If your HR increases by more than 28 bpm, this is diagnosed as Orthostatic Tachycardia.

    If your heart rate increases but fails to recover, this is evidence of failure of the parasympathetic nervous system -- the relaxation response. This is often the case for patients diagnosed with ME/CFS, and is my experience.

    Information regarding the Rusko test can be found at: http://www.ilog.ca/help/Rusko_Heart_Rate_Test.htm

    I hope this helps.
     
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  9. Effi

    Effi Senior Member

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    @Old Bones thanks for the detailed explanation of the test! I find your OP interesting, how your heart rate seemed to be normal after that emotional experience. It reminded me of a very upsetting experience I had a month or two ago, which caused a release of adrenaline that made my heart rate go up and it didn't go down until TWO entire days later. (It was about 80 BPM at rest all the time, it was awful.)

    I thought I had a theory, but reading your experience made me doubt it. So I have some questions if you don't mind answering. :) You said there was yelling and crying, but was this negatively upsetting during/after, or was it more like a release of built up tension (so more like a relief somehow afterwards)?
     
  10. Old Bones

    Old Bones Senior Member

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    I was definitely upset while I was yelling and crying, which I was doing while still lying down, waiting to do this morning's HR/BP test as described in my earlier post. And, although I had control of the outward signs of my upset while doing the test immediately afterwards (that is, I was no longer yelling or crying), I was still feeling angry and hurt -- not relieved. In fact, I wasn't aware of any built-up tension before my blow-up. Instead, it was an immediate reaction to comments that obviously hit a raw nerve. As a result of long telephone calls with a few friends and family members over the holidays, I realized how thoroughly they misunderstand my circumstances. And why shouldn't they, since I long ago learned not to discuss my health with them. My husband's comments were probably the "last straw", the realization that he hasn't truly internalized my situation either -- something I've suspected on numerous other occasions. I'll get over it, but it certainly spoiled the end of the holidays that, although dull and uneventful, had a pleasant atmosphere.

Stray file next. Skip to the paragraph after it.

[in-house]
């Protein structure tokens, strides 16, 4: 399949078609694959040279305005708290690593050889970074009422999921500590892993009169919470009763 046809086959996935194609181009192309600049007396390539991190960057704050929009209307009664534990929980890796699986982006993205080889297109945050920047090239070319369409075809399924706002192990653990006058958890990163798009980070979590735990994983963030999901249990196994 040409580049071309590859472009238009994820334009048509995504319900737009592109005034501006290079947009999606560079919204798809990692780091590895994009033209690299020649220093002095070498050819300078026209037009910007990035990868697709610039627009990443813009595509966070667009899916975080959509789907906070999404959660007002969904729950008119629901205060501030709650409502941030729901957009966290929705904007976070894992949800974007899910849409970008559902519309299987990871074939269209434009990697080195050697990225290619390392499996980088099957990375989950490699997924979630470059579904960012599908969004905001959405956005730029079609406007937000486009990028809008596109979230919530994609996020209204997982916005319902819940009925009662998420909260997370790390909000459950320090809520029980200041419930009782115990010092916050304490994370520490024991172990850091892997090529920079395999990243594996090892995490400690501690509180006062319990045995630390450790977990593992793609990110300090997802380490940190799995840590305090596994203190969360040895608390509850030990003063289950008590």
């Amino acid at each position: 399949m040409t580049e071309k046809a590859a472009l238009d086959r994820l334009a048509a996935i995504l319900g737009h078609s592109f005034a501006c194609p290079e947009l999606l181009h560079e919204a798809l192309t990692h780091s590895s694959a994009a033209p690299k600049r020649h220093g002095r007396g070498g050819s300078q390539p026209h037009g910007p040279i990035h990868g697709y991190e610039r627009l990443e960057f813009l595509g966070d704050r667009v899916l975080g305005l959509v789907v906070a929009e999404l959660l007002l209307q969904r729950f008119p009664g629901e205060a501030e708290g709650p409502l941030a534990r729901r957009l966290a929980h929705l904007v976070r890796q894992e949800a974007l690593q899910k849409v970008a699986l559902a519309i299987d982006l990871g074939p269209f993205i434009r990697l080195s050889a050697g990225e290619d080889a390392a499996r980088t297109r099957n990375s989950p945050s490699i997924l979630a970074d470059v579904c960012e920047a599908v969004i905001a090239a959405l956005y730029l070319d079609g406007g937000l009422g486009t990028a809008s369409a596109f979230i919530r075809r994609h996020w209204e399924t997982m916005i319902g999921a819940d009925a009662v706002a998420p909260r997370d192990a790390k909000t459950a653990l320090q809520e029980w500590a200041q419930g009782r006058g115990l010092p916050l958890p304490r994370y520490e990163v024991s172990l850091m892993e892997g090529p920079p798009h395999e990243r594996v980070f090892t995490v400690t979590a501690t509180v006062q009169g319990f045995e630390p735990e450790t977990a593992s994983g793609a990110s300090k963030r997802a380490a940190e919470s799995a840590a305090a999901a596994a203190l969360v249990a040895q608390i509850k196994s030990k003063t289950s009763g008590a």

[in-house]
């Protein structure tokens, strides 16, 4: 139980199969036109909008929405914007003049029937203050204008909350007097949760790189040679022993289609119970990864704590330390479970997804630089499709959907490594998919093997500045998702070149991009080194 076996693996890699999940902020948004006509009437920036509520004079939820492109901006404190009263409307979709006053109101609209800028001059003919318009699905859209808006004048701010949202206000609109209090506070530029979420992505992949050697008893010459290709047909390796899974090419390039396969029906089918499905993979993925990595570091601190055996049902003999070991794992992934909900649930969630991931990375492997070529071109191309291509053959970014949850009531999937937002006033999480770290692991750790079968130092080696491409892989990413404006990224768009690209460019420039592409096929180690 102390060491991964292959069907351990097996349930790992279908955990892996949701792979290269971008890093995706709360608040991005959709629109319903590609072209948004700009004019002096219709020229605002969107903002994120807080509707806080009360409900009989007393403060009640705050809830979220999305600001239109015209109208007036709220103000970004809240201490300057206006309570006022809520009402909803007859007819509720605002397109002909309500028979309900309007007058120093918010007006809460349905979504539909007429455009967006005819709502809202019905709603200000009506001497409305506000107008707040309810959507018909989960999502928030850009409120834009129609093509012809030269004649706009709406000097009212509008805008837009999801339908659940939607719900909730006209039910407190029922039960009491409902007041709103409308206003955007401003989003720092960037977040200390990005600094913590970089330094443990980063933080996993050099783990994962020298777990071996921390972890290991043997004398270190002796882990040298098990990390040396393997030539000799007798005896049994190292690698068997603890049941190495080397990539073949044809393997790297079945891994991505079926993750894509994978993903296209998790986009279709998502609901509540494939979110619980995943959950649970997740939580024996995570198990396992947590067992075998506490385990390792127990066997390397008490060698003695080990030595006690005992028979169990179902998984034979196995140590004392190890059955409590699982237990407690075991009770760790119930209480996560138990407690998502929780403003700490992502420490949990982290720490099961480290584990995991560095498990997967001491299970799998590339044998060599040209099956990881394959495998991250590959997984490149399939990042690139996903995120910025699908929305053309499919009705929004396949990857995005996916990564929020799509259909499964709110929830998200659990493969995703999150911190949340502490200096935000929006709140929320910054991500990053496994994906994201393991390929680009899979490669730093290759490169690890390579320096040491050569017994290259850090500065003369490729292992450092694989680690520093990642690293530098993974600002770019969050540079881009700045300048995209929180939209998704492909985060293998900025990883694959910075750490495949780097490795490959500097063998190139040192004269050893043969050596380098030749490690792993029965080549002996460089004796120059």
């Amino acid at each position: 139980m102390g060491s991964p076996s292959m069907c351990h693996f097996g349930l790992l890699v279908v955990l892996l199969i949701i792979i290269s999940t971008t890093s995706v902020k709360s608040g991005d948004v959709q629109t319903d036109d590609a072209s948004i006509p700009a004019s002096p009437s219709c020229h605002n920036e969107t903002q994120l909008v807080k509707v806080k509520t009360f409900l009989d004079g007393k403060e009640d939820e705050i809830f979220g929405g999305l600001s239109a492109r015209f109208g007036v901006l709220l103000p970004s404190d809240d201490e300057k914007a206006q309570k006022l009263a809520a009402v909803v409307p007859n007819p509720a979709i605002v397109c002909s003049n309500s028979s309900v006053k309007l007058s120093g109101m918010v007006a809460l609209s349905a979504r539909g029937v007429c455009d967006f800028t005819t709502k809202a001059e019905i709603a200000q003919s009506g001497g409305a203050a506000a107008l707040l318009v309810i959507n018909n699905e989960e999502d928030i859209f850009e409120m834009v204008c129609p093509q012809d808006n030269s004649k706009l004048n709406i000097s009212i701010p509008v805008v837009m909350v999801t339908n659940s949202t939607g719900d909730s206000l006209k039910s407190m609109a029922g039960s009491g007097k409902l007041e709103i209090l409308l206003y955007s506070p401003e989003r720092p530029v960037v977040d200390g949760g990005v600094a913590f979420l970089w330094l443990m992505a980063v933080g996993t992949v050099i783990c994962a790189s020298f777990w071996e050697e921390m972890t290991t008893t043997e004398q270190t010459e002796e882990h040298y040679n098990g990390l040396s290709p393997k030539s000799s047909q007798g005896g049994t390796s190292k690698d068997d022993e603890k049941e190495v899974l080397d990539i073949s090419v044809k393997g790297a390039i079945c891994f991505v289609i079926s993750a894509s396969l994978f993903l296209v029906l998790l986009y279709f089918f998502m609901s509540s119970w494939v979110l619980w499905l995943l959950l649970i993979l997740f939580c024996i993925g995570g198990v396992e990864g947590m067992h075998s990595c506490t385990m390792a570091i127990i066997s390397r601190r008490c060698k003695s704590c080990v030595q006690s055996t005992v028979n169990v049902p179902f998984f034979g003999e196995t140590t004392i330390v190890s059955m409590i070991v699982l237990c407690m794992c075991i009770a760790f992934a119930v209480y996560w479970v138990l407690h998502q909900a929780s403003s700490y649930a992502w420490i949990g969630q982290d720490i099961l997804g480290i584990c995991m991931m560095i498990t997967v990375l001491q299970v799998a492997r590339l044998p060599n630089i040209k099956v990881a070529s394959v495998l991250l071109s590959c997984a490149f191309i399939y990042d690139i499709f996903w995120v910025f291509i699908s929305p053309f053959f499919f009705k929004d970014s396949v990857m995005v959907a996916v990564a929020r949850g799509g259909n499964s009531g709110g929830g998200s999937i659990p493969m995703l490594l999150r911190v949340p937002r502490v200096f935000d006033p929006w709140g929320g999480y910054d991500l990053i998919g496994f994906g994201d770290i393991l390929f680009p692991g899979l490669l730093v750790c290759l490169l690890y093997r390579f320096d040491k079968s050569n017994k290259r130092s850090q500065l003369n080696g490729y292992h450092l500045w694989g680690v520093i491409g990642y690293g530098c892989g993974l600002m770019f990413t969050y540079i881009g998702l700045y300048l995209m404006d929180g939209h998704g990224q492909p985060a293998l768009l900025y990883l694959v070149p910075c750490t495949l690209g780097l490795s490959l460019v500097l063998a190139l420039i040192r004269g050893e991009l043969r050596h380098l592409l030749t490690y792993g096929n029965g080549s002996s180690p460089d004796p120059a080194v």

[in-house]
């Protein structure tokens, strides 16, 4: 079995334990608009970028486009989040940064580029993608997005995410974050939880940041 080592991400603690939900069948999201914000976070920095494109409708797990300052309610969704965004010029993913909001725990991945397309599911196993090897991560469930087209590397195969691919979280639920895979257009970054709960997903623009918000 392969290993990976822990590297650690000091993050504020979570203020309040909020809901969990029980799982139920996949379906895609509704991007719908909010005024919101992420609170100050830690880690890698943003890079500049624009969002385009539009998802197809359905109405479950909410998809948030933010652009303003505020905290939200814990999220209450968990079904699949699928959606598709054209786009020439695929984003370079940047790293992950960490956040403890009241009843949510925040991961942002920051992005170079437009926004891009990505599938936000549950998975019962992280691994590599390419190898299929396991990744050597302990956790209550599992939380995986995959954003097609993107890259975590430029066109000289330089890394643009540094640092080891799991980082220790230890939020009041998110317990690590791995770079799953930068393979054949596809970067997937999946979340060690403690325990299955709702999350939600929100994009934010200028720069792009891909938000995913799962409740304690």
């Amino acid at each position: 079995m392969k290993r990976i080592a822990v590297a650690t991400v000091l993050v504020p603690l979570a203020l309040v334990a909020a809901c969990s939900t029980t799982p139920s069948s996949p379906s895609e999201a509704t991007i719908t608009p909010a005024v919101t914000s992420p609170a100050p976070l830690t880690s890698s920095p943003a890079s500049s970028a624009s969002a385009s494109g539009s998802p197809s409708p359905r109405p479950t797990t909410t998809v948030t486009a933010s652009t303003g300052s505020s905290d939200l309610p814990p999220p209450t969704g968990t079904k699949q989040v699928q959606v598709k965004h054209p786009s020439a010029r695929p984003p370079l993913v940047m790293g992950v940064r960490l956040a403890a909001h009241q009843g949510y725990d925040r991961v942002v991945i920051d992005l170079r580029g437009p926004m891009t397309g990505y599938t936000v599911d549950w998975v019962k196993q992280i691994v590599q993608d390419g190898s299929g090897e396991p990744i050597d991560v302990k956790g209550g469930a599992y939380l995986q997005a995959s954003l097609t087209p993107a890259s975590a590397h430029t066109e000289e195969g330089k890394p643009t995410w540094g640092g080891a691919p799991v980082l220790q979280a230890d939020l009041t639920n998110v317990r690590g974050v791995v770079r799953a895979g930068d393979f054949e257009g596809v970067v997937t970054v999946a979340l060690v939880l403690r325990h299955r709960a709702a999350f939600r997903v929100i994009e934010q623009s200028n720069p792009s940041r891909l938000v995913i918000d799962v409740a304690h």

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  11. Gingergrrl

    Gingergrrl Senior Member

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    @Old Bones thank you and I've never heard of the Rusko test and will look into this although in my case the numbers will be skewed b/c I take a beta blocker and Midodrine.

    Hoping the rest of your day was better. We had relatives over for new years for about 5-6 hrs who just left and another set tomorrow so holidays are not officially over yet for me!

    I definitely want to respond more to this post later!
     
  12. Mary

    Mary Senior Member

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    @Old Bones - wow - I think I would have felt like smacking him (your husband). Argghh! It sounds like something my ex-husband might have said, condescending and just totally not getting it.

    But it made me wonder -- all the people who see us so sick -- there seem to be very few who acknowledge the horror of this illness -- I wonder if the majority can't bear to admit the reality of what they see, because to admit that CFS/ME is real means they could get it too. I'm not saying it's contagious, just that it is a real thing and why not them.